The costs of sawn timber are skyrocketing and driving up housing prices

The cost of sawn timber goes through the roof, and that hits the housing industry on all fronts. For building owners, renovation companies and do-it-yourselfers, the costs of projects are now much higher than they were a year ago and are about to move into historical areas.

Softwood prices are now 112% higher than a year ago and, according to Random Lengths, up 10% over the past week.

The demand for single-family homes, largely caused by the coronavirus pandemic, is increasing 30% year over year, according to the U.S. Census. That is part of the problem on the demand side. There has also been an increase in home remodeling as people sit at home longer and invest money they would have spent going out or traveling to their homes and properties.

Low interest rates also affect sawn timber prices, fuel demand for housing and give builders more incentives to increase production.

“It’s also worth noting that durable goods continue to increase as individuals purchase large appliances and furniture. This also helps increase lumber prices as many of these items are shipped on wooden pallets,” said Joe Sanderson, director of natural resources at Domain Timber Advisors , an Atlanta-based Timberland Investment Management Organization.

But it’s not just demand that drives prices so high. The offer is completely wrong, as both mill operators and timber traders misinterpret the 2020 market. Since construction starts and renovations were weaker in 2019, production was stopped. The expectation was that 2020 would be similar.

“Covid hits and you get really, really scared. You have consistently seen building restrictions,” said Paul Jannke, principal at Forest Economic Advisors.

Then came the completely unexpected boom. Housing emerged as one of the brightest spots in the economic recovery, and demand quickly returned.

The problem was that the pandemic also made production difficult. Some mills have had to limit shift work to comply with social distancing rules.

In addition, timber traders didn’t exactly believe that demand would remain as strong as it did after last summer, Jannke said, and dropped their stocks to hit low levels in the fall.

When they saw new demand in January, they went to the mills and the mills didn’t have enough because they just weren’t working at full capacity anymore.

“After a decade of weak home starts, the industry has adjusted production to those weak starting levels, and now demand is so much higher that supply simply doesn’t exist to meet current demand levels.” “Said Jannke.

That drove up prices.

The problem is particularly acute in remodeling, as the pandemic has resulted in so many people looking to add extra space, especially outdoors. Building contractors and design firms are caught in the middle.

“We usually review material costs quarterly and make small adjustments. However, as this is so volatile today, we have to do this every 30 days. We see some sawn timber products increase up to 25% in a month,” said Rick Matus. Senior Vice President at Case Architects and Remodelers in Maryland.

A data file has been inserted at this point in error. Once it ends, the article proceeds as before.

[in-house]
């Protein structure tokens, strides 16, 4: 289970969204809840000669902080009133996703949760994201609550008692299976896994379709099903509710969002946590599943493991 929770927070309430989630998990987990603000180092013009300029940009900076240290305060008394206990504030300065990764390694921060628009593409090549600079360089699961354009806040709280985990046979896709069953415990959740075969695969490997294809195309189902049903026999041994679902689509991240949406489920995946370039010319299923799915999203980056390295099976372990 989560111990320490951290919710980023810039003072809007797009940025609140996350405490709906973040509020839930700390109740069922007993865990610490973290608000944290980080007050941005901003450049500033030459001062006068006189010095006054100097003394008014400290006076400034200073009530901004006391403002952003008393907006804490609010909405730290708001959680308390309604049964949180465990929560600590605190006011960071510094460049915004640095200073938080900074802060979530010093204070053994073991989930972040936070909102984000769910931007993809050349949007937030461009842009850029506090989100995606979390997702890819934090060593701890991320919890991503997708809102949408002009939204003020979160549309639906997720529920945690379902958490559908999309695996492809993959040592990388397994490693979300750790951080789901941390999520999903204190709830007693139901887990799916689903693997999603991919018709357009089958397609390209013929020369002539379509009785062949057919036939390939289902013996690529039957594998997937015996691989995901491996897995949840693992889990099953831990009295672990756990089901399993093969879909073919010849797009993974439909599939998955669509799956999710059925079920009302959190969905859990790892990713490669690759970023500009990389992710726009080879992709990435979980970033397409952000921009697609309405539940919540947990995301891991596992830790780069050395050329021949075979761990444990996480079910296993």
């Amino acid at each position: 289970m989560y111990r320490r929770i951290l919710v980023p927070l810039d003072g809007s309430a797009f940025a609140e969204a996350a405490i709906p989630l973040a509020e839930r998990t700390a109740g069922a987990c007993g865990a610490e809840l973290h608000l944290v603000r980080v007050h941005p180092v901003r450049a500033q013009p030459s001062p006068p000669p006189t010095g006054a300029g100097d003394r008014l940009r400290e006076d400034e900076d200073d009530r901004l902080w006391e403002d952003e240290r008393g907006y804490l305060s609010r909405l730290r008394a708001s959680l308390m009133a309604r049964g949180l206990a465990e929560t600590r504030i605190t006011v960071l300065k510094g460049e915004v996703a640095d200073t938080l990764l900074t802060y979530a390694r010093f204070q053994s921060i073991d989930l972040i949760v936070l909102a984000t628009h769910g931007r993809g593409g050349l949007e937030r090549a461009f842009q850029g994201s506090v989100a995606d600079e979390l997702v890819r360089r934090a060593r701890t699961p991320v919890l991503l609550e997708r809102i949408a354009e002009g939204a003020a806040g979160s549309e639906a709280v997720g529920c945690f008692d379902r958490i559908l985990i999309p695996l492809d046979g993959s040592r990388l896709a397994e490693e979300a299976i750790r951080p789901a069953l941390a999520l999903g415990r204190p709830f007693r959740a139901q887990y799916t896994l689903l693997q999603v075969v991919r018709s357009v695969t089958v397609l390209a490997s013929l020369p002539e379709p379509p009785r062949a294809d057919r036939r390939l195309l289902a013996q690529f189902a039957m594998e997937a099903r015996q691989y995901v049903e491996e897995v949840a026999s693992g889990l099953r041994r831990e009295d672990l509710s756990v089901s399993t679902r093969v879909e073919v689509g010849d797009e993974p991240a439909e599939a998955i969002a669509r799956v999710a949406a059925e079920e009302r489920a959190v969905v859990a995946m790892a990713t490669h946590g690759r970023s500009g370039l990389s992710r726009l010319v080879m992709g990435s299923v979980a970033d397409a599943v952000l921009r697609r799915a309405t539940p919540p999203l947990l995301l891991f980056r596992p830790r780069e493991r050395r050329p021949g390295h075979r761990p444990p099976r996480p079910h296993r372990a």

“One of the very popular questions we ask is whether we can build a porch or a deck for a porch. Compared to a screened porch project two summers ago, we’re probably 15% or 20% more expensive.”

Matus says most people don’t walk away from projects, they just re-imagine them. And for those who want to get it done quickly, that’s next to impossible.

All of this has also affected the mood among builders, which was at a record high a few months ago. Higher lumber prices have increased the price of an average new home by more than $ 16,000, according to the National Association of Home Builders. Some estimate that the additional cost is even higher.

However, builders can only pass on as much of their costs as buyers can afford. Higher costs will certainly hurt builders’ profitability and margins. The mood among builders was at a record high just a few months ago, but higher material prices have recently led to a decline. There are now isolated indications that some builders are laying foundations but are pausing because the framework costs are so high.

“While housing construction continues to help drive the economy, limited inventory is hindering more robust growth,” said NAHB chief economist Robert Dietz. “A lack of buildable land makes it difficult to meet strong demand, and rising material prices far outweigh rising property prices, making housing less affordable.”

The same applies to the renovation.

“Low interest rates and increased demand for renovations due to the pandemic have given the architecture and design firms confidence in the first quarter compared to the previous quarter,” said Marine Sargsyan, senior economist at Houzz. “Nonetheless, construction companies have eased their expectations slightly as they continue to face supply chain constraints, labor shortages and rising costs for materials like sawn timber.”

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